One of the embodiments of the invention is directed to a connection architecture for a data-storage system. Such a connection architecture may include: a connection-plane structure; a data-storage module attached to, and drawing power from, the connection-plane structure; an input/output (I/O) module attached to, and drawing power from, the connection-plane structure; and wireless means for exchanging data wirelessly between the data-storage module and the I/O module.

Another of the embodiments of the invention is directed to another connection architecture for a data-storage system. Such connection architecture may include: a connection-plane structure; a data-storage module attached to the connection-plane structure; a first wireless transceiver operable to transmit data between the data-storage module and a second wireless transceiver unit; an input/output (I/O) module attached to the connection-plane structure; and the second wireless transceiver, which is operable to transmit data between the I/O module and the first wireless transceiver unit.

Another of the embodiments of the invention is directed to an intra-enclosure-wireless connection arrangement for a data-storage system. Such an intra-enclosure-wireless connection arrangement may include: an enclosure; a data-storage module provided within the enclosure; an input/output (I/O) module provided within the enclosure; and wireless means for intra-enclosure wireless exchange of data between the data-storage module and the I/O module.

Another of the embodiments of the invention is directed to another intra-enclosure-wireless connection arrangement for a data-storage system. Such an intra-enclosure-wireless connection arrangement may include: an enclosure; a data-storage module provided within the enclosure; a first wireless transceiver operable for intra-enclosure wireless exchange of data between the data-storage module and a second wireless transceiver unit; an input/output (I/O) module provided within the enclosure; and the second wireless transceiver, which is operable for intra-enclosure wireless exchange of data between the I/O module and the first wireless transceiver unit.

Another of the embodiments of the invention is directed to an intra-enclosure-wireless and inter-enclosure-wireless connection arrangement for a data-storage system. Such a wireless connection arrangement may include: a first data-storage block; a second data-storage block; a cabinet that encloses the first and second data-storage blocks; third wireless means; and fourth wireless means. The first data-storage block may include: a first enclosure, first data-storage means provided within the first enclosure, first input/output (I/O) means provided within the first enclosure, and first wireless means for intra-first-enclosure wireless exchange of data between the first data-storage means and the first I/O means. The second data-storage block may include: a second enclosure, second data-storage means provided within the second enclosure, second input/output (I/O) means provided within the second enclosure, and second wireless means for intra-second-enclosure wireless exchange of data between the second data-storage means and the second I/O means. The third wireless means is provided within the cabinet and is operable for intra-cabinet albeit inter-enclosure wireless exchange of data between the first I/O means and third I/O means. The fourth wireless means is provided within the cabinet and is operable for intra-cabinet albeit inter-enclosure wireless exchange of data between the second I/O means and the third I/O means. The third I/O means is operable to exchange data between an entity external to the first and second data-storage blocks and at least one of the third wireless means and the fourth wireless means.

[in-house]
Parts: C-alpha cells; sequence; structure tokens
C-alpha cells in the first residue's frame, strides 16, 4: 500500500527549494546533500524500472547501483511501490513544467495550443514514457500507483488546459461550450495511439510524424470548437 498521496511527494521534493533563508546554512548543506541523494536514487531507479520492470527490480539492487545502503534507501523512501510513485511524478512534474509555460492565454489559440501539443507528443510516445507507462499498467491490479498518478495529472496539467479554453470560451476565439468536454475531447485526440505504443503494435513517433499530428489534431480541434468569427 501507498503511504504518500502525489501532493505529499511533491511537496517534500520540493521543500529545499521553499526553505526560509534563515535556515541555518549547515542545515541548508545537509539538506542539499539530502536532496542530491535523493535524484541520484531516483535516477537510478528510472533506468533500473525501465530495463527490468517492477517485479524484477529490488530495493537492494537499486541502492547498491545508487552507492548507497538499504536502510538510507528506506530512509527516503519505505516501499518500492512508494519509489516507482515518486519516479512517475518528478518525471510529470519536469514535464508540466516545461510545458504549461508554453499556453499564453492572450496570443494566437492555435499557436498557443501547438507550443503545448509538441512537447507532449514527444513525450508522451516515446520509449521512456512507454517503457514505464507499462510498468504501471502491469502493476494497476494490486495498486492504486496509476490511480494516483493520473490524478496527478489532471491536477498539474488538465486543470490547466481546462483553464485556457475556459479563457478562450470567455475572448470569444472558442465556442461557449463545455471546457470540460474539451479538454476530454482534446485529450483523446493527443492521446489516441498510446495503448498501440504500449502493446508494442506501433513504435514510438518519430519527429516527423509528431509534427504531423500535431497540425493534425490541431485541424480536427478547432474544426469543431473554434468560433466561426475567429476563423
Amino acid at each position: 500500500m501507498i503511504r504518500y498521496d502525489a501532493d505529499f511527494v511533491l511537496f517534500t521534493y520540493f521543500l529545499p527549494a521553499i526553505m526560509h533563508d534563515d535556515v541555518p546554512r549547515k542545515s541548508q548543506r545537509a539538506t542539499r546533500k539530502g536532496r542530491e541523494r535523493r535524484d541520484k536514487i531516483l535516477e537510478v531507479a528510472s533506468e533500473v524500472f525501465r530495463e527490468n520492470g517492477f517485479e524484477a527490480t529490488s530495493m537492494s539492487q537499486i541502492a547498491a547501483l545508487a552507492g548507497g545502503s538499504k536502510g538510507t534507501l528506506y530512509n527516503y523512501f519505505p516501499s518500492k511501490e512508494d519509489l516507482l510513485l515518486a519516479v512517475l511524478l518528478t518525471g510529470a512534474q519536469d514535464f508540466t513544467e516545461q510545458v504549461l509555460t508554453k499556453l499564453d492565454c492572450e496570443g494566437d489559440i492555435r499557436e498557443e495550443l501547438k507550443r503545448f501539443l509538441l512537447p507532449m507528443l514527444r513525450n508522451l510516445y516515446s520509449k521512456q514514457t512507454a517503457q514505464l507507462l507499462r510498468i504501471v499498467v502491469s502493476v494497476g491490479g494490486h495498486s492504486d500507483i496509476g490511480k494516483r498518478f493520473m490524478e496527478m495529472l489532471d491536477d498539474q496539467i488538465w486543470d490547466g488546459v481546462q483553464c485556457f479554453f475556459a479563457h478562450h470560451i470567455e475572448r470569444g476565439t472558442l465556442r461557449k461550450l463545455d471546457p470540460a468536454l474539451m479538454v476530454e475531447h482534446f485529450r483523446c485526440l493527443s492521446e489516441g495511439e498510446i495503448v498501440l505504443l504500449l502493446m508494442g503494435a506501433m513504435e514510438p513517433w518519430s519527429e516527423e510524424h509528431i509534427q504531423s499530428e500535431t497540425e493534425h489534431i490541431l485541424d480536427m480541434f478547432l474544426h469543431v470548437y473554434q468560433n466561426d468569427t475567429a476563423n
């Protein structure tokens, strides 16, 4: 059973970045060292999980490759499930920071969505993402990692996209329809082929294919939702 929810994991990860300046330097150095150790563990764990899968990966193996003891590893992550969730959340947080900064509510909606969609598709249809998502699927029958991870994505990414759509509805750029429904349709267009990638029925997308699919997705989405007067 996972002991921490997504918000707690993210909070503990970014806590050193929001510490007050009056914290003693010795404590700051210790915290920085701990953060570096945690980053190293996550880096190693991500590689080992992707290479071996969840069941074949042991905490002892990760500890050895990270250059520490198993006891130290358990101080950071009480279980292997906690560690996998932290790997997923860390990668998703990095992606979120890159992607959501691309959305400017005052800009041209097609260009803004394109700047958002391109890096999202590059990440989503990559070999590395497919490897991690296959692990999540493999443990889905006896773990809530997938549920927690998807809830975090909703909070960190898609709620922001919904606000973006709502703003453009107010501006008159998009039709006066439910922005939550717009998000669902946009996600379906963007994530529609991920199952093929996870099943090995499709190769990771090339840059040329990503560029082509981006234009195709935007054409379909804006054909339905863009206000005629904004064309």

Additional features and advantages of the invention will be more fully apparent from the following detailed description of example embodiments and the accompanying drawings.

BRIEF DESCRIPTION OF THE DRAWINGS

FIG. 1 is a three-quarter perspective diagram of a connection architecture for a data-storage system according to an embodiment of the invention.

FIG. 2 is a three-quarter perspective diagram of wireless arrangement for a data-storage system according to an embodiment of the invention.

The accompanying drawings are: intended to depict example embodiments of the invention and should not be interpreted to limit the scope thereof; and not to be considered as drawn to scale unless explicitly noted.

DETAILED DESCRIPTION OF THE PREFERRED EMBODIMENTS

An embodiment of the invention is the recognition of the following. The medium of exchange of high-speed data between data-handling units need not be solely via signal paths that are formed primarily of metallic conductors, e.g., traces on connection-plane structures and/or cable harnesses. Other media, e.g., air (representing the communication channel for wireless technology), can be used as the medium of exchange. Using such a wireless medium would eliminate the need for many of the traces otherwise present on a connection-plane structure, which would, e.g., eliminate significant cost and complexity in a connection-plane structure otherwise associated with traces that are impedance-matched transmission-lines, free otherwise-consumed space on the connection-plane structure that could then be used to accommodate connections for additional data-handling units, etc. In addition, a customer's equipment could be upgraded in the field to the latest high-speed wireless technology without necessarily replacing the connection-plane structure (typically not a field-replaceable-unit (FRU)).